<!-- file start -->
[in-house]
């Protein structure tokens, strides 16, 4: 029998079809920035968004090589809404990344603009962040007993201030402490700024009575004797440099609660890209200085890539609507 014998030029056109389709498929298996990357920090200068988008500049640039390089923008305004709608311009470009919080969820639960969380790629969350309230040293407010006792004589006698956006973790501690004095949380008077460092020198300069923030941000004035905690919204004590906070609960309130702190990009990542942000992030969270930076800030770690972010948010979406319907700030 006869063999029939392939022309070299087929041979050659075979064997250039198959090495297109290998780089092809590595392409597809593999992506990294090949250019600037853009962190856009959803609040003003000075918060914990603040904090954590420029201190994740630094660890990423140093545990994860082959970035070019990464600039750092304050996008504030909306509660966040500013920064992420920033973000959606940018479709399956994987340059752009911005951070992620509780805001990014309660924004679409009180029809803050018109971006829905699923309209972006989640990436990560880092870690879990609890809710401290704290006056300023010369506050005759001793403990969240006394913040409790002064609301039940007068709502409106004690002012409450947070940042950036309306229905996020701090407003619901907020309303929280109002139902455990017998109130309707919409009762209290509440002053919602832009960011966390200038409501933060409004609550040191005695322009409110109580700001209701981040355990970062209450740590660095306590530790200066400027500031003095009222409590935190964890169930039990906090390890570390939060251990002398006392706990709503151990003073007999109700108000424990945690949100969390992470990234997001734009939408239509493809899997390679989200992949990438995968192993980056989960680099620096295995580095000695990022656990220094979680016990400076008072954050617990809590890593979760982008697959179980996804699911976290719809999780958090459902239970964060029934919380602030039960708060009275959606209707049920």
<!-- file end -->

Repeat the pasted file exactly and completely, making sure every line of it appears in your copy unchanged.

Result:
[in-house]
């Protein structure tokens, strides 16, 4: 029998079809920035968004090589809404990344603009962040007993201030402490700024009575004797440099609660890209200085890539609507 014998030029056109389709498929298996990357920090200068988008500049640039390089923008305004709608311009470009919080969820639960969380790629969350309230040293407010006792004589006698956006973790501690004095949380008077460092020198300069923030941000004035905690919204004590906070609960309130702190990009990542942000992030969270930076800030770690972010948010979406319907700030 006869063999029939392939022309070299087929041979050659075979064997250039198959090495297109290998780089092809590595392409597809593999992506990294090949250019600037853009962190856009959803609040003003000075918060914990603040904090954590420029201190994740630094660890990423140093545990994860082959970035070019990464600039750092304050996008504030909306509660966040500013920064992420920033973000959606940018479709399956994987340059752009911005951070992620509780805001990014309660924004679409009180029809803050018109971006829905699923309209972006989640990436990560880092870690879990609890809710401290704290006056300023010369506050005759001793403990969240006394913040409790002064609301039940007068709502409106004690002012409450947070940042950036309306229905996020701090407003619901907020309303929280109002139902455990017998109130309707919409009762209290509440002053919602832009960011966390200038409501933060409004609550040191005695322009409110109580700001209701981040355990970062209450740590660095306590530790200066400027500031003095009222409590935190964890169930039990906090390890570390939060251990002398006392706990709503151990003073007999109700108000424990945690949100969390992470990234997001734009939408239509493809899997390679989200992949990438995968192993980056989960680099620096295995580095000695990022656990220094979680016990400076008072954050617990809590890593979760982008697959179980996804699911976290719809999780958090459902239970964060029934919380602030039960708060009275959606209707049920």